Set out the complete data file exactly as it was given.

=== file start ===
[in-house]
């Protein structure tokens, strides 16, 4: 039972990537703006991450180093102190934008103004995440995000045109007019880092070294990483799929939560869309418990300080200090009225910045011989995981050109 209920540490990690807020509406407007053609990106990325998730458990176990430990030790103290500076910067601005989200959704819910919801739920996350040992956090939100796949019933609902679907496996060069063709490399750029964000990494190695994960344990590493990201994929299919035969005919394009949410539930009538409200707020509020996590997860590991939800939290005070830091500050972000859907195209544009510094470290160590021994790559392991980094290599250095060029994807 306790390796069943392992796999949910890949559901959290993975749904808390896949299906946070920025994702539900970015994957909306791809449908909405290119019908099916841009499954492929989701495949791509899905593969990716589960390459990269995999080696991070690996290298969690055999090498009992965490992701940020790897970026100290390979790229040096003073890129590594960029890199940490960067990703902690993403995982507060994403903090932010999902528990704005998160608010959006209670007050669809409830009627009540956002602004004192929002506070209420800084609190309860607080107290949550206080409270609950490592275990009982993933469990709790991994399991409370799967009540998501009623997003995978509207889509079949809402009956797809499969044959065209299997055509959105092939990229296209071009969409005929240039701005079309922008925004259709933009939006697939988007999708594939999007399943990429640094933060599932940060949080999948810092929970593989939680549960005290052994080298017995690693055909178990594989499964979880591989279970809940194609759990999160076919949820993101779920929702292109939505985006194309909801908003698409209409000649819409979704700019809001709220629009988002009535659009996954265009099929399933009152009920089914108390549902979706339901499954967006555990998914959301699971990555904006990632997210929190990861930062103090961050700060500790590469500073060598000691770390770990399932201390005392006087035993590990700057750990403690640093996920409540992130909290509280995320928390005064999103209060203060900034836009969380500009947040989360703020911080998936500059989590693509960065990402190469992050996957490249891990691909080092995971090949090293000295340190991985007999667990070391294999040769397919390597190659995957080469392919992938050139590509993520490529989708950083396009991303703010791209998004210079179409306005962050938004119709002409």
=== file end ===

[in-house]
């Protein structure tokens, strides 16, 4: 039972990537703006991450180093102190934008103004995440995000045109007019880092070294990483799929939560869309418990300080200090009225910045011989995981050109 209920540490990690807020509406407007053609990106990325998730458990176990430990030790103290500076910067601005989200959704819910919801739920996350040992956090939100796949019933609902679907496996060069063709490399750029964000990494190695994960344990590493990201994929299919035969005919394009949410539930009538409200707020509020996590997860590991939800939290005070830091500050972000859907195209544009510094470290160590021994790559392991980094290599250095060029994807 306790390796069943392992796999949910890949559901959290993975749904808390896949299906946070920025994702539900970015994957909306791809449908909405290119019908099916841009499954492929989701495949791509899905593969990716589960390459990269995999080696991070690996290298969690055999090498009992965490992701940020790897970026100290390979790229040096003073890129590594960029890199940490960067990703902690993403995982507060994403903090932010999902528990704005998160608010959006209670007050669809409830009627009540956002602004004192929002506070209420800084609190309860607080107290949550206080409270609950490592275990009982993933469990709790991994399991409370799967009540998501009623997003995978509207889509079949809402009956797809499969044959065209299997055509959105092939990229296209071009969409005929240039701005079309922008925004259709933009939006697939988007999708594939999007399943990429640094933060599932940060949080999948810092929970593989939680549960005290052994080298017995690693055909178990594989499964979880591989279970809940194609759990999160076919949820993101779920929702292109939505985006194309909801908003698409209409000649819409979704700019809001709220629009988002009535659009996954265009099929399933009152009920089914108390549902979706339901499954967006555990998914959301699971990555904006990632997210929190990861930062103090961050700060500790590469500073060598000691770390770990399932201390005392006087035993590990700057750990403690640093996920409540992130909290509280995320928390005064999103209060203060900034836009969380500009947040989360703020911080998936500059989590693509960065990402190469992050996957490249891990691909080092995971090949090293000295340190991985007999667990070391294999040769397919390597190659995957080469392919992938050139590509993520490529989708950083396009991303703010791209998004210079179409306005962050938004119709002409």